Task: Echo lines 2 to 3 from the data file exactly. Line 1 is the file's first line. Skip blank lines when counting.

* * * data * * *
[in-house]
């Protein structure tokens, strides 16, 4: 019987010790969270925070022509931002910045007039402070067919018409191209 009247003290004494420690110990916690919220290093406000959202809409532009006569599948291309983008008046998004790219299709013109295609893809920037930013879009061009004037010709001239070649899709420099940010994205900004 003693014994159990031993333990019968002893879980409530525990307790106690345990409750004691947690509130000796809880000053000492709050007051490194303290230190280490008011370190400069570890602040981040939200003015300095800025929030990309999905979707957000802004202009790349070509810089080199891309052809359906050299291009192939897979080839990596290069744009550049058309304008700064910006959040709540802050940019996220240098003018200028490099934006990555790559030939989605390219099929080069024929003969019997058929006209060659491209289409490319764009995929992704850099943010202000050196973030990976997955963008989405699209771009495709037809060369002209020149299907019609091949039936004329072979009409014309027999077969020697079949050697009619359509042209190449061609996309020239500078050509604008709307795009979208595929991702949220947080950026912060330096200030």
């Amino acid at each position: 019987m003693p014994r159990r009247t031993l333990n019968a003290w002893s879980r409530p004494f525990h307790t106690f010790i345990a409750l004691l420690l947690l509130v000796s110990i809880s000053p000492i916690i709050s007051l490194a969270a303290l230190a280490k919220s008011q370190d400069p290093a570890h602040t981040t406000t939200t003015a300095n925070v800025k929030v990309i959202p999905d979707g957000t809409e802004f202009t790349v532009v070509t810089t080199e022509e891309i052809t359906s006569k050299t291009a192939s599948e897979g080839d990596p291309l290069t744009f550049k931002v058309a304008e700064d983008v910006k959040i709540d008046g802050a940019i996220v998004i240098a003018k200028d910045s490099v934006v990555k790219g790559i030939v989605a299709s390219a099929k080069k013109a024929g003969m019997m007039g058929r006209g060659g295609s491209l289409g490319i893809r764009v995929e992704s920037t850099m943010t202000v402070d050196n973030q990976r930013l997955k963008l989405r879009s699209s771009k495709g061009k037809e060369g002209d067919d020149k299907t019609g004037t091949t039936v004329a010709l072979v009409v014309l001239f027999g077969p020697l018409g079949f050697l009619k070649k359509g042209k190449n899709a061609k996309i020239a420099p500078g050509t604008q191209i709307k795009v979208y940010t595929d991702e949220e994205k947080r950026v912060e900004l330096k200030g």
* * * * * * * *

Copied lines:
């Protein structure tokens, strides 16, 4: 019987010790969270925070022509931002910045007039402070067919018409191209 009247003290004494420690110990916690919220290093406000959202809409532009006569599948291309983008008046998004790219299709013109295609893809920037930013879009061009004037010709001239070649899709420099940010994205900004 003693014994159990031993333990019968002893879980409530525990307790106690345990409750004691947690509130000796809880000053000492709050007051490194303290230190280490008011370190400069570890602040981040939200003015300095800025929030990309999905979707957000802004202009790349070509810089080199891309052809359906050299291009192939897979080839990596290069744009550049058309304008700064910006959040709540802050940019996220240098003018200028490099934006990555790559030939989605390219099929080069024929003969019997058929006209060659491209289409490319764009995929992704850099943010202000050196973030990976997955963008989405699209771009495709037809060369002209020149299907019609091949039936004329072979009409014309027999077969020697079949050697009619359509042209190449061609996309020239500078050509604008709307795009979208595929991702949220947080950026912060330096200030």
């Amino acid at each position: 019987m003693p014994r159990r009247t031993l333990n019968a003290w002893s879980r409530p004494f525990h307790t106690f010790i345990a409750l004691l420690l947690l509130v000796s110990i809880s000053p000492i916690i709050s007051l490194a969270a303290l230190a280490k919220s008011q370190d400069p290093a570890h602040t981040t406000t939200t003015a300095n925070v800025k929030v990309i959202p999905d979707g957000t809409e802004f202009t790349v532009v070509t810089t080199e022509e891309i052809t359906s006569k050299t291009a192939s599948e897979g080839d990596p291309l290069t744009f550049k931002v058309a304008e700064d983008v910006k959040i709540d008046g802050a940019i996220v998004i240098a003018k200028d910045s490099v934006v990555k790219g790559i030939v989605a299709s390219a099929k080069k013109a024929g003969m019997m007039g058929r006209g060659g295609s491209l289409g490319i893809r764009v995929e992704s920037t850099m943010t202000v402070d050196n973030q990976r930013l997955k963008l989405r879009s699209s771009k495709g061009k037809e060369g002209d067919d020149k299907t019609g004037t091949t039936v004329a010709l072979v009409v014309l001239f027999g077969p020697l018409g079949f050697l009619k070649k359509g042209k190449n899709a061609k996309i020239a420099p500078g050509t604008q191209i709307k795009v979208y940010t595929d991702e949220e994205k947080r950026v912060e900004l330096k200030g």